Far out cosmology: age of universe revisited (Introduction)

by David Turell @, Saturday, November 26, 2022, 18:46 (459 days ago) @ David Turell

A thorough explanation of the estimated age:


"We now state, with confidence, that the Universe is 13.8 billion years old. But how confident can we really be in that answer?


"The simplest and most straightforward way to measure the age of the Universe is simply to look at the objects that are in it: stars, for instance. We have hundreds of billions of stars in the Milky Way galaxy alone, and the overwhelming majority of the ancient history of astronomy was devoted to studying and characterizing stars. It remains an active field of research today, as astronomers have uncovered the relationship between observed properties of stellar populations and how old they are.


"...when we look at a population of stars, we can tell how old it is by looking at what types stars still remain, and what classes of stars are completely gone.


"Today, we can reliably conclude there’s a lower limit to the age of the Universe of around 12.5-to-13 billion years from the stars we measure, but that doesn’t pin down the age precisely. It’s a good constraint to have, but to arrive at an actual figure, we’d like a better method.


"Observations ranging from the abundances of the light elements to the clustering of galaxies to how galaxy clusters collide to distant supernovae to the fluctuations in the cosmic microwave background all point toward the same Universe. In particular, it’s made up of:

"68% dark energy,
27% dark matter,
4.9% normal matter (protons, neutrons, and electrons),
0.1% neutrinos,
0.01% photons (particles of light, or radiation),
and less than 0.4% of everything else, including spatial curvature, cosmic strings, domain walls, and other fanciful, exotic components.


"Beginning the early 2000s, and ever since, the best data we have comes from the Cosmic Microwave Background: first from WMAP, then from Planck, and, as of July 14, 2020, from the Atacama Cosmology Telescope as well.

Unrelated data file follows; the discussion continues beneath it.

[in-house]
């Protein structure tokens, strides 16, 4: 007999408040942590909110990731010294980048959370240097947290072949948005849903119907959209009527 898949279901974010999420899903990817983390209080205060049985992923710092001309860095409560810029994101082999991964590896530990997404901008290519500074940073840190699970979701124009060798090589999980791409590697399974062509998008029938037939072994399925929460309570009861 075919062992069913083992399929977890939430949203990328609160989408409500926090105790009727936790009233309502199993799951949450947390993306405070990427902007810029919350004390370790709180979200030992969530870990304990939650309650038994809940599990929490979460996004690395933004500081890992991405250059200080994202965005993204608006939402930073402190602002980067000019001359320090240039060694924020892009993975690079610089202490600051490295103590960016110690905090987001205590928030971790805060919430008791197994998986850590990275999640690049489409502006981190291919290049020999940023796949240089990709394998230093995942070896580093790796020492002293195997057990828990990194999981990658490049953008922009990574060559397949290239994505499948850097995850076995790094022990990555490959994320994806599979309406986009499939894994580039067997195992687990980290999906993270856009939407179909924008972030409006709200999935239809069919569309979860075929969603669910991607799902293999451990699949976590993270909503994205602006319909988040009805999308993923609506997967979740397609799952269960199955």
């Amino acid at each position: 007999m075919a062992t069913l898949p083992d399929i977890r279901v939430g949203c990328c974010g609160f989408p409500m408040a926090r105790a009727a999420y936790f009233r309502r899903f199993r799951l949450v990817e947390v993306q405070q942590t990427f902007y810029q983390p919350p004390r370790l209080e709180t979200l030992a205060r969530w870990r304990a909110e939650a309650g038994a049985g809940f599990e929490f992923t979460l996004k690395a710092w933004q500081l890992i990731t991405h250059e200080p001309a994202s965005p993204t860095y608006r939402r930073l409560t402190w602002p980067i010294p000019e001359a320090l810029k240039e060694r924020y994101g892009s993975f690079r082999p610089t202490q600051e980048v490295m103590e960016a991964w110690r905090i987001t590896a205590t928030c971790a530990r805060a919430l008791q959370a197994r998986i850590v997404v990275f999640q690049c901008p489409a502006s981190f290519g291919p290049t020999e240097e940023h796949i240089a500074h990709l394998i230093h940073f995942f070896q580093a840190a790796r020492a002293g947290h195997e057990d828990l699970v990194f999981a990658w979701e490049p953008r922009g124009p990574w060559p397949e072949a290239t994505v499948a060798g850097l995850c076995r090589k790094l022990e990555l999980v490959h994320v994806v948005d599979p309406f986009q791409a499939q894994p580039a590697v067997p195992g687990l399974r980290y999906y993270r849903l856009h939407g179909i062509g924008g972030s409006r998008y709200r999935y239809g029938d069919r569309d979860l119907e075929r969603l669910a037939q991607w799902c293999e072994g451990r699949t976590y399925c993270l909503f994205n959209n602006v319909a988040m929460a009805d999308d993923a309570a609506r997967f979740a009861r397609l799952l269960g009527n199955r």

"Those values have all converged on the same expansion rate: 68 km/s/Mpc, with an uncertainty of just 1–2%. When you calculate what that means for the age of the Universe, you get a very robust 13.8 billion years, completely consistent with everything we know about stars.


"What’s fascinating about this, however, is that the derived age barely changes at all; if you explore the full range of what is and isn’t allowed, that 13.8 billion year old figure only comes along with an uncertainty of about 1%: between 13.67 and 13.95 billion years.


"...the data we have is all consistent with one particular age of the Universe: 13.8 billion years, with an uncertainty of only 1% on that value. It cannot be a billion years older or younger than this figure, not unless a whole host of things that we’ve measured have driven us to wildly incorrect conclusions. Unless the cosmos is lying to us, or we’re unwittingly fooling ourselves, what we know of as the hot Big Bang occurred between 13.67 and 13.95 billion years ago: no less and no more. Don’t believe any claims to the contrary without comparing them to the full suite of data!"

Comment: very thorough article. I've had to skip over man examples of measurements. Does not answer the question of the cause of the origin of the universe. And the universe evolved until now. It in one of the several evolutions God managed/created

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